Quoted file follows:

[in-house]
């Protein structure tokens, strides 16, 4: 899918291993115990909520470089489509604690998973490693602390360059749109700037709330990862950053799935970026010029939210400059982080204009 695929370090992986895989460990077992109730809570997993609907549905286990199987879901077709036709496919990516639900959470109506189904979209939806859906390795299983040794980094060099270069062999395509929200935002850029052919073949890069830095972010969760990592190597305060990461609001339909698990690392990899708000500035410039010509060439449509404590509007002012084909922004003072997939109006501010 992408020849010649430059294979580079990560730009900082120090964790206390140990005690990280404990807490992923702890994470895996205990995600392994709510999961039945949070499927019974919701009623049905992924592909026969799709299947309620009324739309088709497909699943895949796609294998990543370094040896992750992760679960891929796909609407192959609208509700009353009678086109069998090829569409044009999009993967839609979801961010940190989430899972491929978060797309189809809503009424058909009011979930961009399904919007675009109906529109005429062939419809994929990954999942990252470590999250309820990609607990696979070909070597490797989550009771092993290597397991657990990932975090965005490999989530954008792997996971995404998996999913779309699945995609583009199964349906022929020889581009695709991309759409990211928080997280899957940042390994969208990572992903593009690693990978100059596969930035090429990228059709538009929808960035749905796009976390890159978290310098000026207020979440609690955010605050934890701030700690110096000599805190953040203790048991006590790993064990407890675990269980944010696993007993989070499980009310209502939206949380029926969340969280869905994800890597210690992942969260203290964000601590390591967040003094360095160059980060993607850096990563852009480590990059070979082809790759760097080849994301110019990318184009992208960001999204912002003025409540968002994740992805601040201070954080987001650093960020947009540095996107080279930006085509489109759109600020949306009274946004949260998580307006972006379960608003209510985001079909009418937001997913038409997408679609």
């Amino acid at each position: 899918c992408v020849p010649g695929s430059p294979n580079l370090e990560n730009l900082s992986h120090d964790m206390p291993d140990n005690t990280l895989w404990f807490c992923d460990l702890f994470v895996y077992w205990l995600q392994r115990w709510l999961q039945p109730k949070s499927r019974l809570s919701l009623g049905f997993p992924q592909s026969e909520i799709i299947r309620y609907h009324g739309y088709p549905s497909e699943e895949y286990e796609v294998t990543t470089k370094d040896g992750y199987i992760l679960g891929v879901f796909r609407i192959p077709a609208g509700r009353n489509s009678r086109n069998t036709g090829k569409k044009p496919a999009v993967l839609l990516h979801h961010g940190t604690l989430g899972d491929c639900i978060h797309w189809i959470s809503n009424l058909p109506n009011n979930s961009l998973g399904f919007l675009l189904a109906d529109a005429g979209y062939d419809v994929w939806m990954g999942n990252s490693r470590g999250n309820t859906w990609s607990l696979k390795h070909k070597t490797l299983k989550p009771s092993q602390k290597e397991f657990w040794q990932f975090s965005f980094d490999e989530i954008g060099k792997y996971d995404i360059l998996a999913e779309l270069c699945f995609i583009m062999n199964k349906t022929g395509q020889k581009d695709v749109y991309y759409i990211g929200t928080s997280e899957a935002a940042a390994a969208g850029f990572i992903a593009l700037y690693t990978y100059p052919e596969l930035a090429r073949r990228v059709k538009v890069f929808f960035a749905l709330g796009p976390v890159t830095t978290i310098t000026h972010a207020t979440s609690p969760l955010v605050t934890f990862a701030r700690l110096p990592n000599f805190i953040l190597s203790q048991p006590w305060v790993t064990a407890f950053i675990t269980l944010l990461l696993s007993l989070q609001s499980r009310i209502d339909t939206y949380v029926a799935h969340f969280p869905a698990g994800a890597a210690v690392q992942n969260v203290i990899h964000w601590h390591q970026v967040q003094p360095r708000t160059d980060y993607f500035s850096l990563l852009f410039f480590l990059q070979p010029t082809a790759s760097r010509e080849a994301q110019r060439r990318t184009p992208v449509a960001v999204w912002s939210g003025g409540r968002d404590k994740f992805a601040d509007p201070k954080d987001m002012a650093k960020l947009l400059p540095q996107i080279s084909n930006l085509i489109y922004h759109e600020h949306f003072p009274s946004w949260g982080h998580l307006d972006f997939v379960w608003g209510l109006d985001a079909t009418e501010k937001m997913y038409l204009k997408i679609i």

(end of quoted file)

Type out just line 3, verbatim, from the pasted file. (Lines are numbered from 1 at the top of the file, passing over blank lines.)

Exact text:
């Amino acid at each position: 899918c992408v020849p010649g695929s430059p294979n580079l370090e990560n730009l900082s992986h120090d964790m206390p291993d140990n005690t990280l895989w404990f807490c992923d460990l702890f994470v895996y077992w205990l995600q392994r115990w709510l999961q039945p109730k949070s499927r019974l809570s919701l009623g049905f997993p992924q592909s026969e909520i799709i299947r309620y609907h009324g739309y088709p549905s497909e699943e895949y286990e796609v294998t990543t470089k370094d040896g992750y199987i992760l679960g891929v879901f796909r609407i192959p077709a609208g509700r009353n489509s009678r086109n069998t036709g090829k569409k044009p496919a999009v993967l839609l990516h979801h961010g940190t604690l989430g899972d491929c639900i978060h797309w189809i959470s809503n009424l058909p109506n009011n979930s961009l998973g399904f919007l675009l189904a109906d529109a005429g979209y062939d419809v994929w939806m990954g999942n990252s490693r470590g999250n309820t859906w990609s607990l696979k390795h070909k070597t490797l299983k989550p009771s092993q602390k290597e397991f657990w040794q990932f975090s965005f980094d490999e989530i954008g060099k792997y996971d995404i360059l998996a999913e779309l270069c699945f995609i583009m062999n199964k349906t022929g395509q020889k581009d695709v749109y991309y759409i990211g929200t928080s997280e899957a935002a940042a390994a969208g850029f990572i992903a593009l700037y690693t990978y100059p052919e596969l930035a090429r073949r990228v059709k538009v890069f929808f960035a749905l709330g796009p976390v890159t830095t978290i310098t000026h972010a207020t979440s609690p969760l955010v605050t934890f990862a701030r700690l110096p990592n000599f805190i953040l190597s203790q048991p006590w305060v790993t064990a407890f950053i675990t269980l944010l990461l696993s007993l989070q609001s499980r009310i209502d339909t939206y949380v029926a799935h969340f969280p869905a698990g994800a890597a210690v690392q992942n969260v203290i990899h964000w601590h390591q970026v967040q003094p360095r708000t160059d980060y993607f500035s850096l990563l852009f410039f480590l990059q070979p010029t082809a790759s760097r010509e080849a994301q110019r060439r990318t184009p992208v449509a960001v999204w912002s939210g003025g409540r968002d404590k994740f992805a601040d509007p201070k954080d987001m002012a650093k960020l947009l400059p540095q996107i080279s084909n930006l085509i489109y922004h759109e600020h949306f003072p009274s946004w949260g982080h998580l307006d972006f997939v379960w608003g209510l109006d985001a079909t009418e501010k937001m997913y038409l204009k997408i679609i």